Archive | March, 2011

Archbishop Gomez on the Pope’s Book as the Model for Scripture Study

Archbishop Jose Gomez has a piece in the latest Tidings, the newspaper of the Archdiocese of Los Angeles, focusing on Benedict’s new book. This is fantastic stuff! Would that all Catholic bishops would write to their faithful about the need to follow Benedict’s example of Scripture study! Pope Benedict’s attempt to implement the Catholic biblical

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Out of Africa

For St. Perpetua’s day, visit early Christian Africa—in one of the earliest posts on my blog. Carthage, the cosmopolitan port city of ancient North Africa, had a thriving economy, a lively culture, and no small influence in world affairs. Christianity reached the Roman province of “New Africa” no later than the mid-second century, and possibly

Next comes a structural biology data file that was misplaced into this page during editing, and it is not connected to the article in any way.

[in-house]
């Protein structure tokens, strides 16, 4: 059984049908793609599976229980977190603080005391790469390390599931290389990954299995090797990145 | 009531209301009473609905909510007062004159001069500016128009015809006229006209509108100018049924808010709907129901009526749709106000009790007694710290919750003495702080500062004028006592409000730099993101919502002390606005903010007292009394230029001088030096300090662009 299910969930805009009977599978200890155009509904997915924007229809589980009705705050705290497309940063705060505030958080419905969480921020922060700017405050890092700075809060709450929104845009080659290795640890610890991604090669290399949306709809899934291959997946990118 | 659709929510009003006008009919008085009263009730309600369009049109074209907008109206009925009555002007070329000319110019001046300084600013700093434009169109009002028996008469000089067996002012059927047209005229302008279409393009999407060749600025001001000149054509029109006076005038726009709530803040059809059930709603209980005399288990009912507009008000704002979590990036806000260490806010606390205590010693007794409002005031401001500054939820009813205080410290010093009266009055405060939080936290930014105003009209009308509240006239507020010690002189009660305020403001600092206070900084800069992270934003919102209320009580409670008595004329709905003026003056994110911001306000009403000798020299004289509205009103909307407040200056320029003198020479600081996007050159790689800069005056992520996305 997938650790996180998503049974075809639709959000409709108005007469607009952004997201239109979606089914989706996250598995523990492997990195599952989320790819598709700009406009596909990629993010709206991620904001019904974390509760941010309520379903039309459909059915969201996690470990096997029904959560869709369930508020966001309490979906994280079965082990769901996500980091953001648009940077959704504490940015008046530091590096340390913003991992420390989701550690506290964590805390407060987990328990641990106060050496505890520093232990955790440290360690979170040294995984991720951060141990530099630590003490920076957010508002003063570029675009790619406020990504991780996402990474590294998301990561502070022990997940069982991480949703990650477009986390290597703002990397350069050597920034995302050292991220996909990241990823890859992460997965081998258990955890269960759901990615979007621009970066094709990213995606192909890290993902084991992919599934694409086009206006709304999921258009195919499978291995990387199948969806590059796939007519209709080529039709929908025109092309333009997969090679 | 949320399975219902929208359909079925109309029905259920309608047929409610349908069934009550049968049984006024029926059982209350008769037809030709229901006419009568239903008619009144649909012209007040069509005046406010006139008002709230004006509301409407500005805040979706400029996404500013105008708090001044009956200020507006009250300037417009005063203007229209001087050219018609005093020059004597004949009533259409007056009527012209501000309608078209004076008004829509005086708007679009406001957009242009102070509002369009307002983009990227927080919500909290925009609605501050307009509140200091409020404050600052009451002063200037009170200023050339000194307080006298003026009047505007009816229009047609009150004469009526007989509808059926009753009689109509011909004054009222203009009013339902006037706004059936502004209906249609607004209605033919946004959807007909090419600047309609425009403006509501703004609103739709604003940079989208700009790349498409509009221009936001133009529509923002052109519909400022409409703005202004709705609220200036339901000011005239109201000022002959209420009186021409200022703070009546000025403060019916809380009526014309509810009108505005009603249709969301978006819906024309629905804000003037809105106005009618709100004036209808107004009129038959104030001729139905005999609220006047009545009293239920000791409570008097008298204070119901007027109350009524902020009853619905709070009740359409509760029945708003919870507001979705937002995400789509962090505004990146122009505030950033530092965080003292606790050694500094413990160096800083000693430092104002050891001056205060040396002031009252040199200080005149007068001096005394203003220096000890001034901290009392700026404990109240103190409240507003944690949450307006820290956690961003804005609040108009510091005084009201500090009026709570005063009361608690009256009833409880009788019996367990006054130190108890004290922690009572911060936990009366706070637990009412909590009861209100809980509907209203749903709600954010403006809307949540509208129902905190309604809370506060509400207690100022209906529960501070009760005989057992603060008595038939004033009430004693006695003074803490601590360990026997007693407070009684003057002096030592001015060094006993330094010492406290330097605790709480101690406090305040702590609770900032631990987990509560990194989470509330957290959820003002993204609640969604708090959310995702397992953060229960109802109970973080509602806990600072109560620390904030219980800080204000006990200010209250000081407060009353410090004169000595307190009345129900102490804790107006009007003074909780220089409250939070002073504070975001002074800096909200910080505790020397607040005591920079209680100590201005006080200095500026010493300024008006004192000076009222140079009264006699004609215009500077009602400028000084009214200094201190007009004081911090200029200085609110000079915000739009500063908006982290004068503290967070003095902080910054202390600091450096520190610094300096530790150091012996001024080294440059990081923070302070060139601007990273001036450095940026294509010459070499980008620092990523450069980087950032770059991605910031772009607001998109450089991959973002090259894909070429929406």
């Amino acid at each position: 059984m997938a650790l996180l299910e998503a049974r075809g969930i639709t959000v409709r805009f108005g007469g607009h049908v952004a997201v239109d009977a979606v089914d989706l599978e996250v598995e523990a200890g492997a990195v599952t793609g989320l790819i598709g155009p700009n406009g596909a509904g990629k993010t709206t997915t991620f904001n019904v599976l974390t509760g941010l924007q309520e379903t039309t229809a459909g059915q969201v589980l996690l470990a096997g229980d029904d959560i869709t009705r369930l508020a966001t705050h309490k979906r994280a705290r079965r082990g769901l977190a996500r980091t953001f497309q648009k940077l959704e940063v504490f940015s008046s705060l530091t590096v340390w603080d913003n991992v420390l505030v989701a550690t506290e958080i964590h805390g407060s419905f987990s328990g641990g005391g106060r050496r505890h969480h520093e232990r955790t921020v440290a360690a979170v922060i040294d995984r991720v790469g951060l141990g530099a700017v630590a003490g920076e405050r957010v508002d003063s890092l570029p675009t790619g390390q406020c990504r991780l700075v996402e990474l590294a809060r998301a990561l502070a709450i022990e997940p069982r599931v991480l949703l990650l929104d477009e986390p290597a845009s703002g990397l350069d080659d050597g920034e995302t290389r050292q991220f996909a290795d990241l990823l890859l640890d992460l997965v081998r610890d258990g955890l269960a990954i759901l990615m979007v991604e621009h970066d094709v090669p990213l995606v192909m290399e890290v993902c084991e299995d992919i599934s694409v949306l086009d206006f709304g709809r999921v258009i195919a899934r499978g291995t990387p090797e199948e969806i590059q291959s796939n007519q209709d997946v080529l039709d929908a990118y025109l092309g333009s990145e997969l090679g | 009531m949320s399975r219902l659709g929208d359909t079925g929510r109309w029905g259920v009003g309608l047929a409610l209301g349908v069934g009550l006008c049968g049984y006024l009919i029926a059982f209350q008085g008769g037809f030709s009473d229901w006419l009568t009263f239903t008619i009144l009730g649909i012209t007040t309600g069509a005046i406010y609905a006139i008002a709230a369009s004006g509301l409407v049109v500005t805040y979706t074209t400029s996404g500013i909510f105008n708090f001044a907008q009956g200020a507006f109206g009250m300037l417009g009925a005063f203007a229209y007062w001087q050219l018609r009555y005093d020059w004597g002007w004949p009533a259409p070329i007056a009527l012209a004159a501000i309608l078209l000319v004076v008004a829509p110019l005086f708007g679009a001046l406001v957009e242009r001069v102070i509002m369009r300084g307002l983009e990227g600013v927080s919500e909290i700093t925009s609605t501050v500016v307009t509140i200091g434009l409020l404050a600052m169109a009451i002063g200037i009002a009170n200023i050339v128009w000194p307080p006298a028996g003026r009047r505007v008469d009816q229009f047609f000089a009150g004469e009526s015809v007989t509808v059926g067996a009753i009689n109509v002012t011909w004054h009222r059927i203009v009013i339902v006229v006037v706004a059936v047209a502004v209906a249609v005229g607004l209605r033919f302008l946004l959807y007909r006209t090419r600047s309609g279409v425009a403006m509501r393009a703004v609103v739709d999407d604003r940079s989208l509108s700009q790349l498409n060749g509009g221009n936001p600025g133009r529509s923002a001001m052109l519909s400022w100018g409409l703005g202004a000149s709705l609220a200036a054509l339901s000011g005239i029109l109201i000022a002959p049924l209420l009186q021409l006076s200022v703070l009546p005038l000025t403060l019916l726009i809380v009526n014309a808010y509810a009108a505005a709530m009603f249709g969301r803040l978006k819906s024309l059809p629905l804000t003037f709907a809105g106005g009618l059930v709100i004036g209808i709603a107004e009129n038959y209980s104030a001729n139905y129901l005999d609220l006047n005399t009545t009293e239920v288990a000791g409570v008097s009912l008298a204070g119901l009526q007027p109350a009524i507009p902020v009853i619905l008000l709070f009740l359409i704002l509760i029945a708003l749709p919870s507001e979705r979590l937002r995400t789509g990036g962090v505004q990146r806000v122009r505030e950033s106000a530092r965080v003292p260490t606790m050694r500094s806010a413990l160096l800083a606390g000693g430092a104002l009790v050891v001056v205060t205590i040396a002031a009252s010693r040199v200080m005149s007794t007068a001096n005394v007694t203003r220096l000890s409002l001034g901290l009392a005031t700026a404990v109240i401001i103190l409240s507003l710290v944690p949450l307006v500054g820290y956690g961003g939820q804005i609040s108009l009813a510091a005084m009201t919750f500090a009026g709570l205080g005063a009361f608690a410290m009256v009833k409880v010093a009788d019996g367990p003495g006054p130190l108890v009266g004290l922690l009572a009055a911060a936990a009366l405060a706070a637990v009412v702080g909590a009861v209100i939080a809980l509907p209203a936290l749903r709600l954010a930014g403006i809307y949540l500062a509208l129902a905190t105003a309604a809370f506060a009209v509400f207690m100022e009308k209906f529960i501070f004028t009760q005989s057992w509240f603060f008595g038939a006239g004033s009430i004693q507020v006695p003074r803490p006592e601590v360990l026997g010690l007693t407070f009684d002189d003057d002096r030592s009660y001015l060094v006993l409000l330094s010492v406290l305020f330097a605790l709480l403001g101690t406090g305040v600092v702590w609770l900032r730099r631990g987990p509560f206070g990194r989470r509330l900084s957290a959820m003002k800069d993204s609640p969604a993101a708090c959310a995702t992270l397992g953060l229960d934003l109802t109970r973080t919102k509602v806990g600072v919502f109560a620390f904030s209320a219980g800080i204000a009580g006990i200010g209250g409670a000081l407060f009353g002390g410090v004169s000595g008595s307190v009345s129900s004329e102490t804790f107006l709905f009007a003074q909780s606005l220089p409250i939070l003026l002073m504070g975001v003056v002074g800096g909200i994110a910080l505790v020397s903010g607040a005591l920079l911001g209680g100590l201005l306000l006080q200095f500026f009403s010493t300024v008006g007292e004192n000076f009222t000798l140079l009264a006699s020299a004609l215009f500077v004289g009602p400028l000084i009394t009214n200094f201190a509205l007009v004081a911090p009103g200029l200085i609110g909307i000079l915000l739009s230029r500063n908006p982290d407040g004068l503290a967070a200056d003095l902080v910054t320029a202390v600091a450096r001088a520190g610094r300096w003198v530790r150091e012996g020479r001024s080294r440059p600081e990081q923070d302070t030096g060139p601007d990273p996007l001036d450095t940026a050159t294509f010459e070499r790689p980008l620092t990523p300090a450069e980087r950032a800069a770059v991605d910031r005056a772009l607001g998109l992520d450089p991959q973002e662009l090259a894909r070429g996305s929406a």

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Archbishop Gomez’s Inspiring Inaugural Homily

The new archbishop of Los Angeles delivered a stirring homily today. I just had to mention some of it here: . . . this is not a future I could have ever imagined for myself [i.e., becoming the archbishop of the largest diocese in America, Los Angeles]. But our God is a God of surprises—un

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Sirach as Scripture in Judaism?

My good friend Dr. Jeff Morrow (Seton Hall) has an excellent post up over at the excellent blog Caritas et Veritas on the formation of the canon of Scripture. It is astonishing to me the way certain myths persist in scholarship. One example is the traditional narrative about the formation of the canon. I don’t

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Jesus as the Davidic Messiah in Matthew (Part 2 of 2)

Following up from part 1. Am I missing any major piece of the puzzle here that wouldn’t require a lot of explanation? Jesus’ Davidic Exorcistic and Healing Powers. Jesus’ exorcisms and healings seem especially tied to his role as the Davidide. The blind healed by him address him specifically as “son of David” (cf. Matt

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